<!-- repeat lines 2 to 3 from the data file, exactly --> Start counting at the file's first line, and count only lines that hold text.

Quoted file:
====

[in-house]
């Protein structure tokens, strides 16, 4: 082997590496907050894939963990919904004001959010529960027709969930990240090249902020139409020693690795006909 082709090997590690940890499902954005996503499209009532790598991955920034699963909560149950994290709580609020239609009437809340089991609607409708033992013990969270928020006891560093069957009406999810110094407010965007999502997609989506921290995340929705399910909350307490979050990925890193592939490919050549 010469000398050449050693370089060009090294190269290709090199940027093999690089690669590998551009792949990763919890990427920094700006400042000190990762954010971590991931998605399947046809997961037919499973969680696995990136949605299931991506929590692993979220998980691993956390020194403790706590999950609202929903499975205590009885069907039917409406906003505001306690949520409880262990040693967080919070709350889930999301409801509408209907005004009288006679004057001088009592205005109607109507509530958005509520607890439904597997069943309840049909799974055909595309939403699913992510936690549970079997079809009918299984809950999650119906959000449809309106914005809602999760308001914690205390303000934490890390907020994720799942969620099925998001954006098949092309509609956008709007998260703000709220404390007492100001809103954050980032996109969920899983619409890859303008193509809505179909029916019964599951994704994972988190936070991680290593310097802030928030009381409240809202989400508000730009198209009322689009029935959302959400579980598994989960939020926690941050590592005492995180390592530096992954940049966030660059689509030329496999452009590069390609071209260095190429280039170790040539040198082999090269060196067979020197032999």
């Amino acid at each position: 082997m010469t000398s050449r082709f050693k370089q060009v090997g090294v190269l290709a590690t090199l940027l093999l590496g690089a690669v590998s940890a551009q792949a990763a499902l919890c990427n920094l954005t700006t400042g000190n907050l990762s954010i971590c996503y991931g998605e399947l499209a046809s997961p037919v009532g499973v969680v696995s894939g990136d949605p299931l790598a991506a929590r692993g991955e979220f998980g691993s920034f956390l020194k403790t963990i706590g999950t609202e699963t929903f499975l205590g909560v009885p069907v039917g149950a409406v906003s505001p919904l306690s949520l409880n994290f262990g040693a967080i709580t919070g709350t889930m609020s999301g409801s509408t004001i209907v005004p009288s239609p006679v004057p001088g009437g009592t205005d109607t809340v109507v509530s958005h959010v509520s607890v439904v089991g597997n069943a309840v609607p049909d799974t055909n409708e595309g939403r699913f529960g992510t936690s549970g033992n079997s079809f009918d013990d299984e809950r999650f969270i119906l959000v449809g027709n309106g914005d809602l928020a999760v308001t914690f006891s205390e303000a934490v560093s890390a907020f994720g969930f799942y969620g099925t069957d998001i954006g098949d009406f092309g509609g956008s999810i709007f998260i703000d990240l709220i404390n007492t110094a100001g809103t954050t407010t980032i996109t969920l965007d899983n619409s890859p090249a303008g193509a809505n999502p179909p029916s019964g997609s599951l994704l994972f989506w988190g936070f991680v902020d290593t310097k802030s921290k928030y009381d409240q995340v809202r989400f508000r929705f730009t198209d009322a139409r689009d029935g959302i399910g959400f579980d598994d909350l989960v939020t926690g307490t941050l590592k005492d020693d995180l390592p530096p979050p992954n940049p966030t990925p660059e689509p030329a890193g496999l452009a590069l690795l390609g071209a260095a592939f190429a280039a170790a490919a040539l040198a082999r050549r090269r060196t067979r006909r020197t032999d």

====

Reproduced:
């Protein structure tokens, strides 16, 4: 082997590496907050894939963990919904004001959010529960027709969930990240090249902020139409020693690795006909 082709090997590690940890499902954005996503499209009532790598991955920034699963909560149950994290709580609020239609009437809340089991609607409708033992013990969270928020006891560093069957009406999810110094407010965007999502997609989506921290995340929705399910909350307490979050990925890193592939490919050549 010469000398050449050693370089060009090294190269290709090199940027093999690089690669590998551009792949990763919890990427920094700006400042000190990762954010971590991931998605399947046809997961037919499973969680696995990136949605299931991506929590692993979220998980691993956390020194403790706590999950609202929903499975205590009885069907039917409406906003505001306690949520409880262990040693967080919070709350889930999301409801509408209907005004009288006679004057001088009592205005109607109507509530958005509520607890439904597997069943309840049909799974055909595309939403699913992510936690549970079997079809009918299984809950999650119906959000449809309106914005809602999760308001914690205390303000934490890390907020994720799942969620099925998001954006098949092309509609956008709007998260703000709220404390007492100001809103954050980032996109969920899983619409890859303008193509809505179909029916019964599951994704994972988190936070991680290593310097802030928030009381409240809202989400508000730009198209009322689009029935959302959400579980598994989960939020926690941050590592005492995180390592530096992954940049966030660059689509030329496999452009590069390609071209260095190429280039170790040539040198082999090269060196067979020197032999």
């Amino acid at each position: 082997m010469t000398s050449r082709f050693k370089q060009v090997g090294v190269l290709a590690t090199l940027l093999l590496g690089a690669v590998s940890a551009q792949a990763a499902l919890c990427n920094l954005t700006t400042g000190n907050l990762s954010i971590c996503y991931g998605e399947l499209a046809s997961p037919v009532g499973v969680v696995s894939g990136d949605p299931l790598a991506a929590r692993g991955e979220f998980g691993s920034f956390l020194k403790t963990i706590g999950t609202e699963t929903f499975l205590g909560v009885p069907v039917g149950a409406v906003s505001p919904l306690s949520l409880n994290f262990g040693a967080i709580t919070g709350t889930m609020s999301g409801s509408t004001i209907v005004p009288s239609p006679v004057p001088g009437g009592t205005d109607t809340v109507v509530s958005h959010v509520s607890v439904v089991g597997n069943a309840v609607p049909d799974t055909n409708e595309g939403r699913f529960g992510t936690s549970g033992n079997s079809f009918d013990d299984e809950r999650f969270i119906l959000v449809g027709n309106g914005d809602l928020a999760v308001t914690f006891s205390e303000a934490v560093s890390a907020f994720g969930f799942y969620g099925t069957d998001i954006g098949d009406f092309g509609g956008s999810i709007f998260i703000d990240l709220i404390n007492t110094a100001g809103t954050t407010t980032i996109t969920l965007d899983n619409s890859p090249a303008g193509a809505n999502p179909p029916s019964g997609s599951l994704l994972f989506w988190g936070f991680v902020d290593t310097k802030s921290k928030y009381d409240q995340v809202r989400f508000r929705f730009t198209d009322a139409r689009d029935g959302i399910g959400f579980d598994d909350l989960v939020t926690g307490t941050l590592k005492d020693d995180l390592p530096p979050p992954n940049p966030t990925p660059e689509p030329a890193g496999l452009a590069l690795l390609g071209a260095a592939f190429a280039a170790a490919a040539l040198a082999r050549r090269r060196t067979r006909r020197t032999d």